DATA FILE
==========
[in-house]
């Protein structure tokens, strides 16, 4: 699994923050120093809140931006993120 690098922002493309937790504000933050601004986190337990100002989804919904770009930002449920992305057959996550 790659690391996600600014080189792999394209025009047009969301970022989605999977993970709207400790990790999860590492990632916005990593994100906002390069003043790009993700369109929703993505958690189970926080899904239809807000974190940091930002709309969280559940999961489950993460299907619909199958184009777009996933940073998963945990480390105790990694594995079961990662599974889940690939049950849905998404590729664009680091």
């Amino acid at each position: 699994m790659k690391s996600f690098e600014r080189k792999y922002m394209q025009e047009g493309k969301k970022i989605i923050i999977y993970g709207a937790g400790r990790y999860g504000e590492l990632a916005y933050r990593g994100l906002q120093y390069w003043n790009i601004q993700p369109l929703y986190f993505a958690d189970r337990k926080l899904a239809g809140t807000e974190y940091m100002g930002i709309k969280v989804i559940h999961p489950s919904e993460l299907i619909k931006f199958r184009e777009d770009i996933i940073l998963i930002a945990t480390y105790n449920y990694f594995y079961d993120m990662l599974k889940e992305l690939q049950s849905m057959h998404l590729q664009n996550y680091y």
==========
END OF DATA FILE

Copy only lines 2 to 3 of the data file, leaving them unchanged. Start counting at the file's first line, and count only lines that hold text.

């Protein structure tokens, strides 16, 4: 699994923050120093809140931006993120 690098922002493309937790504000933050601004986190337990100002989804919904770009930002449920992305057959996550 790659690391996600600014080189792999394209025009047009969301970022989605999977993970709207400790990790999860590492990632916005990593994100906002390069003043790009993700369109929703993505958690189970926080899904239809807000974190940091930002709309969280559940999961489950993460299907619909199958184009777009996933940073998963945990480390105790990694594995079961990662599974889940690939049950849905998404590729664009680091």
């Amino acid at each position: 699994m790659k690391s996600f690098e600014r080189k792999y922002m394209q025009e047009g493309k969301k970022i989605i923050i999977y993970g709207a937790g400790r990790y999860g504000e590492l990632a916005y933050r990593g994100l906002q120093y390069w003043n790009i601004q993700p369109l929703y986190f993505a958690d189970r337990k926080l899904a239809g809140t807000e974190y940091m100002g930002i709309k969280v989804i559940h999961p489950s919904e993460l299907i619909k931006f199958r184009e777009d770009i996933i940073l998963i930002a945990t480390y105790n449920y990694f594995y079961d993120m990662l599974k889940e992305l690939q049950s849905m057959h998404l590729q664009n996550y680091y």